A Prayer for Peace

by Kathy on May 2, 2011 · 3 comments

in 9/11, Healing, Hope, Inspiration, Loss, Peace, Quotes, The Future

Last night Bob and I finally saw the Oscar winning movie The King’s Speech. We enjoyed the movie, especially in light of all the recent news coverage of the Royal Wedding last week. We finished watching the movie on a DVD a little after 10:00 p.m. (CST)

For this reason we did not have a regular TV channel on that could have been interrupted with breaking news. Since we were both really into the movie (and I was multitasking sewing patches onto Sean’s new Tae Kwon Do uniform), I had also not checked in on any social media sites since the rumor mill had begun to spin.

The moment Bob turned off our DVD player we saw the headlines on ABC news, Chicago’s local channel 7, that our TV must have been set on before we began the movie.

It was surreal.

After almost 10 years, they had found him.

They had found him and now he was dead.

I recall sitting in a conference room at work on 9/11 with my coworkers watching coverage of the attacks on a big screen TV the first time I heard his name. One of my coworkers had to repeat his name a few times before I could commit it to my memory.

It’s amazing to me now that there was ever a time when I didn’t know who he was or what he was capable of.

And now he is dead.

I have very mixed feelings upon hearing this news. There is a definite sense of relief that the master mind behind 9/11 can do no more harm to innocent people in our country and our world.

However, since I believe in a Consistent Ethic of Life, I struggle to find peace and comfort in anyone’s death. I just don’t think that any person has the right to take another person’s life, whether they are innocent or guilty, young or old.

I understand that life and our world is not that simple, that many situations are not black or white. I realize that in these shades of grey that there can and should be exceptions to many rules.

I appreciate the wide range of reactions that my friends, family members and others around the world are having and their emotions related this news. I see why some feel compelled to celebrate and view this death as “justice being served.” But that is not how I feel.

My hope and prayer now that this truly wicked man is dead is that our country and our world will be able to move further in the direction towards peace and healing.

After almost 10 years at war in the Middle East I hope and pray that this development will be another opportunity for interfaith dialogue and a time for those on all sides to seek and find common ground.

I am not naive though and I get that we may not be significantly safer as a nation or as world citizens today than we were when we woke up yesterday morning.

I know that this man and many others throughout history have sadly left their mark long after their deaths through those they recruited and trained to work for their mission (as terrible and misguided as it is).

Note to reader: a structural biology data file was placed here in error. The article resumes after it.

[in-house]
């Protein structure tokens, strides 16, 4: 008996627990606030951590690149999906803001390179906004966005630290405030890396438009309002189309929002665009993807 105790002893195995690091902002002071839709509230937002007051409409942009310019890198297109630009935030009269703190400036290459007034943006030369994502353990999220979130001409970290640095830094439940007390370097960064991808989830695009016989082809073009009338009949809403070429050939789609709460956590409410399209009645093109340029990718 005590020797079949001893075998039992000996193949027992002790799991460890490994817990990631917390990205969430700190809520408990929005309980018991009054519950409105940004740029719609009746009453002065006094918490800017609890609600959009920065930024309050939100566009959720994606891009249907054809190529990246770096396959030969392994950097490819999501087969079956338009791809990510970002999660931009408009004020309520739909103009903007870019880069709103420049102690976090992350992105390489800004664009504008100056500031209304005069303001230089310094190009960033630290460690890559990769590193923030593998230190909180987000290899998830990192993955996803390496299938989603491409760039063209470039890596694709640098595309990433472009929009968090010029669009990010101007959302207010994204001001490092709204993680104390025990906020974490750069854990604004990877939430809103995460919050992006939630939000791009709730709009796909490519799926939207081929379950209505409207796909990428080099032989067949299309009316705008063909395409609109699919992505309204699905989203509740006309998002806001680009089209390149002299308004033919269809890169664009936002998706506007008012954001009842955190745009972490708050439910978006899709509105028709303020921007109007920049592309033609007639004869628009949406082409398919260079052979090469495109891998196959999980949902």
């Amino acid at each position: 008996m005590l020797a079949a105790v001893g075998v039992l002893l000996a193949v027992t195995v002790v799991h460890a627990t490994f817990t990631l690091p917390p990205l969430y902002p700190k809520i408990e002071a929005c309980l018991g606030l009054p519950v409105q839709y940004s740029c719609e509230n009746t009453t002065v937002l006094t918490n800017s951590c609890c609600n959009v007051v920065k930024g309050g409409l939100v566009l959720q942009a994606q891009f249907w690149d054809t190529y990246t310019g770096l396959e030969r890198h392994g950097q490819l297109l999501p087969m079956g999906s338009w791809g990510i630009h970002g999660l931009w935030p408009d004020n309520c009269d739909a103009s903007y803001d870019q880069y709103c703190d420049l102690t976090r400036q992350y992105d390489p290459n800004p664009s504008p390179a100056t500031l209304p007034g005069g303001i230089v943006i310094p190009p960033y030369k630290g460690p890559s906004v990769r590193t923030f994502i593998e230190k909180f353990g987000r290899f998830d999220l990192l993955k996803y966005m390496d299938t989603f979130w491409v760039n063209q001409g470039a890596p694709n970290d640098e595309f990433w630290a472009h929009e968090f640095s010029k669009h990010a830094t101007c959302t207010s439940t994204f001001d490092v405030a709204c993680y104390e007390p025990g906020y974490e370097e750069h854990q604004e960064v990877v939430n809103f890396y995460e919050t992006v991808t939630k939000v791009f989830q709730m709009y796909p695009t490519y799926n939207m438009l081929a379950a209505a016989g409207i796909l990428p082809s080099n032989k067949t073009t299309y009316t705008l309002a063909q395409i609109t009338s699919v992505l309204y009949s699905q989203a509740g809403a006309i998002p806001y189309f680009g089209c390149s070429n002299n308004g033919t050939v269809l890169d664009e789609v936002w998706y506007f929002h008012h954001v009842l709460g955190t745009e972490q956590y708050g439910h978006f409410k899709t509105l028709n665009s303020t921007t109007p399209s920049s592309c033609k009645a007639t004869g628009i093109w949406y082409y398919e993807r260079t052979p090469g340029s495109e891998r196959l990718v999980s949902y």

That said, though I find it difficult to rejoice in anyone’s death, I do appreciate the knowledge that this man, who’s evil works caused such unbelievable pain and suffering in the hearts, minds and bodies of so many will not be able to hurt us anymore.

As Bob and I watched the breaking news coverage, staying up way past our regular bedtime witnessing history in the making, we both couldn’t help but notice and comment on the parallels between the historic speech that we had just watched a wonderful movie about and the monumental speech our sitting president gave last night. It seemed very ironic to reflect on the “then and now” of it all.

We were reminded of how the HBO series Band of Brothers premiered on Sunday, September 9, 2011. We watched that first episode back then and discussed that very evening how lucky we felt not to have lived in such a time of war and discontent in our world. Little did we know what would happen less than 48 hours later.

I leave you with an inspiring and thought provoking quote (really more of a prayer), that Samantha Kirby (@TheSamKirby) tweeted so profoundly last night. She is the Manager of Public Affairs at Interfaith Youth Core (IFYC), an awesome organization that was started by one of my old friends from the University of Illinois, Eboo Patel (@EbooPatel). I had the honor and privilege of being on the IFYC Board of Directors in its early days of existence, when I was the Director of The Peacebuilders Initiative at the Catholic Theological Union back in 2002-2003. I agree with one of @TheSamKirby’s colleagues Alana Kinarsky (@AlanaKinarsky) who wrote that this one was of the most compassionate tweets to be shared in light of the news last night:

Pray for those who made history,
pray for those who may suffer the consequences
and pray for us all to bring our world a lasting peace.

{ 3 comments… read them below or add one }

1 Lavender Luz May 2, 2011 at 10:03 am

What a gorgeous prayer. Thank you for bringing it to my attention.


2 Mattie May 2, 2011 at 11:16 am

I agree. I know that he inspired much evil in his life, but I cannot celebrate his soul going to Hell. The celebrating on TV left me very conflicted. It was amazing to see such joyful patriotism as people waved the American flag together. But, we know where his soul went and much innocent blood was shed to find and kill him.
Wouldn't it be wonderful if Christians would celebrate like that for every soul that accepts Christ?


3 HereWeGoAJen May 2, 2011 at 2:03 pm

I find it difficult to celebrate a death, but I do have part of me that is celebrating the lives that may have been saved by the death of someone who hurt so many. But I was very uncomfortable with the television coverage of people celebrating in the streets.


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